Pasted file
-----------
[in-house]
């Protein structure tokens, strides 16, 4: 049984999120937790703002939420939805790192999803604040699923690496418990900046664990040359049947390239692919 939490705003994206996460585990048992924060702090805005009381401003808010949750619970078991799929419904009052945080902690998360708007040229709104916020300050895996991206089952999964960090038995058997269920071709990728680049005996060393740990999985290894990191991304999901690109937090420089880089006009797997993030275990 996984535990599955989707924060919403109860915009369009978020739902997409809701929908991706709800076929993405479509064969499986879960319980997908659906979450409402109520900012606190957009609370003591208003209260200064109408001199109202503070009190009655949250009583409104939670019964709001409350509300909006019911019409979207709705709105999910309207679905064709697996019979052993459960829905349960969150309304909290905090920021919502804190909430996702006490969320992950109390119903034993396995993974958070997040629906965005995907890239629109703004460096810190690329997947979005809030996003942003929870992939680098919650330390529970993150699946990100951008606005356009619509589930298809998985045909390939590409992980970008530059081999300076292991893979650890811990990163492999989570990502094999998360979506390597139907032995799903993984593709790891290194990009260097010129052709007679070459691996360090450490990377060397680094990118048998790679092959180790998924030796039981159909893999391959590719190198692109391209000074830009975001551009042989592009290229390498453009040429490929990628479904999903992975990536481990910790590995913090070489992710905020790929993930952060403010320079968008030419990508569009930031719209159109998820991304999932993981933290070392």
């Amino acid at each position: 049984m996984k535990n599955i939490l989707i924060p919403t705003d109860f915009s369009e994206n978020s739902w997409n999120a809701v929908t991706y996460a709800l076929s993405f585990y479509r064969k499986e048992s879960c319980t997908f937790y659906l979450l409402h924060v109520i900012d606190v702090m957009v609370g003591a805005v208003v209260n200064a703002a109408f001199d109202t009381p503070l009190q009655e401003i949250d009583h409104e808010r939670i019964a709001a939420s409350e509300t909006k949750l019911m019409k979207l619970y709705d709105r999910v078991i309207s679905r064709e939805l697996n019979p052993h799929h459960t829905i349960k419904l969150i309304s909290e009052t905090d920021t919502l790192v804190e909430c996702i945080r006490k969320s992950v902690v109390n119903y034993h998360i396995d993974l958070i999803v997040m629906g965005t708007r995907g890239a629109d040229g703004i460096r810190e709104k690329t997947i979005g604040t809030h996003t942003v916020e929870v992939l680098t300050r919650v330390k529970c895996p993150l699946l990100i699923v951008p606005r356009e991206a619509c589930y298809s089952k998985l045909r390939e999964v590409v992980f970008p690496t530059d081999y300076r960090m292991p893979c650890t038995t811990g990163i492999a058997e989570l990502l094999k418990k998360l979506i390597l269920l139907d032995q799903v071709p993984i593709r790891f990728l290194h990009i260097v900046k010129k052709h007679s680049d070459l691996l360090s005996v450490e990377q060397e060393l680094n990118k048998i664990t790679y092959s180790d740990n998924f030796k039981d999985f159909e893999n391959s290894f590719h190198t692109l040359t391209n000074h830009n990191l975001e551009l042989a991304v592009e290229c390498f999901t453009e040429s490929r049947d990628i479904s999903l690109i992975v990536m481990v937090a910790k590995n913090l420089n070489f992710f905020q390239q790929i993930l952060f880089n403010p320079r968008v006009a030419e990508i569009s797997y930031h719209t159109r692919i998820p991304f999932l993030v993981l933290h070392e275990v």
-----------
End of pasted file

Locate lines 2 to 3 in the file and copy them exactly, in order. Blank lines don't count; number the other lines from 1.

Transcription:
């Protein structure tokens, strides 16, 4: 049984999120937790703002939420939805790192999803604040699923690496418990900046664990040359049947390239692919 939490705003994206996460585990048992924060702090805005009381401003808010949750619970078991799929419904009052945080902690998360708007040229709104916020300050895996991206089952999964960090038995058997269920071709990728680049005996060393740990999985290894990191991304999901690109937090420089880089006009797997993030275990 996984535990599955989707924060919403109860915009369009978020739902997409809701929908991706709800076929993405479509064969499986879960319980997908659906979450409402109520900012606190957009609370003591208003209260200064109408001199109202503070009190009655949250009583409104939670019964709001409350509300909006019911019409979207709705709105999910309207679905064709697996019979052993459960829905349960969150309304909290905090920021919502804190909430996702006490969320992950109390119903034993396995993974958070997040629906965005995907890239629109703004460096810190690329997947979005809030996003942003929870992939680098919650330390529970993150699946990100951008606005356009619509589930298809998985045909390939590409992980970008530059081999300076292991893979650890811990990163492999989570990502094999998360979506390597139907032995799903993984593709790891290194990009260097010129052709007679070459691996360090450490990377060397680094990118048998790679092959180790998924030796039981159909893999391959590719190198692109391209000074830009975001551009042989592009290229390498453009040429490929990628479904999903992975990536481990910790590995913090070489992710905020790929993930952060403010320079968008030419990508569009930031719209159109998820991304999932993981933290070392």
């Amino acid at each position: 049984m996984k535990n599955i939490l989707i924060p919403t705003d109860f915009s369009e994206n978020s739902w997409n999120a809701v929908t991706y996460a709800l076929s993405f585990y479509r064969k499986e048992s879960c319980t997908f937790y659906l979450l409402h924060v109520i900012d606190v702090m957009v609370g003591a805005v208003v209260n200064a703002a109408f001199d109202t009381p503070l009190q009655e401003i949250d009583h409104e808010r939670i019964a709001a939420s409350e509300t909006k949750l019911m019409k979207l619970y709705d709105r999910v078991i309207s679905r064709e939805l697996n019979p052993h799929h459960t829905i349960k419904l969150i309304s909290e009052t905090d920021t919502l790192v804190e909430c996702i945080r006490k969320s992950v902690v109390n119903y034993h998360i396995d993974l958070i999803v997040m629906g965005t708007r995907g890239a629109d040229g703004i460096r810190e709104k690329t997947i979005g604040t809030h996003t942003v916020e929870v992939l680098t300050r919650v330390k529970c895996p993150l699946l990100i699923v951008p606005r356009e991206a619509c589930y298809s089952k998985l045909r390939e999964v590409v992980f970008p690496t530059d081999y300076r960090m292991p893979c650890t038995t811990g990163i492999a058997e989570l990502l094999k418990k998360l979506i390597l269920l139907d032995q799903v071709p993984i593709r790891f990728l290194h990009i260097v900046k010129k052709h007679s680049d070459l691996l360090s005996v450490e990377q060397e060393l680094n990118k048998i664990t790679y092959s180790d740990n998924f030796k039981d999985f159909e893999n391959s290894f590719h190198t692109l040359t391209n000074h830009n990191l975001e551009l042989a991304v592009e290229c390498f999901t453009e040429s490929r049947d990628i479904s999903l690109i992975v990536m481990v937090a910790k590995n913090l420089n070489f992710f905020q390239q790929i993930l952060f880089n403010p320079r968008v006009a030419e990508i569009s797997y930031h719209t159109r692919i998820p991304f999932l993030v993981l933290h070392e275990v």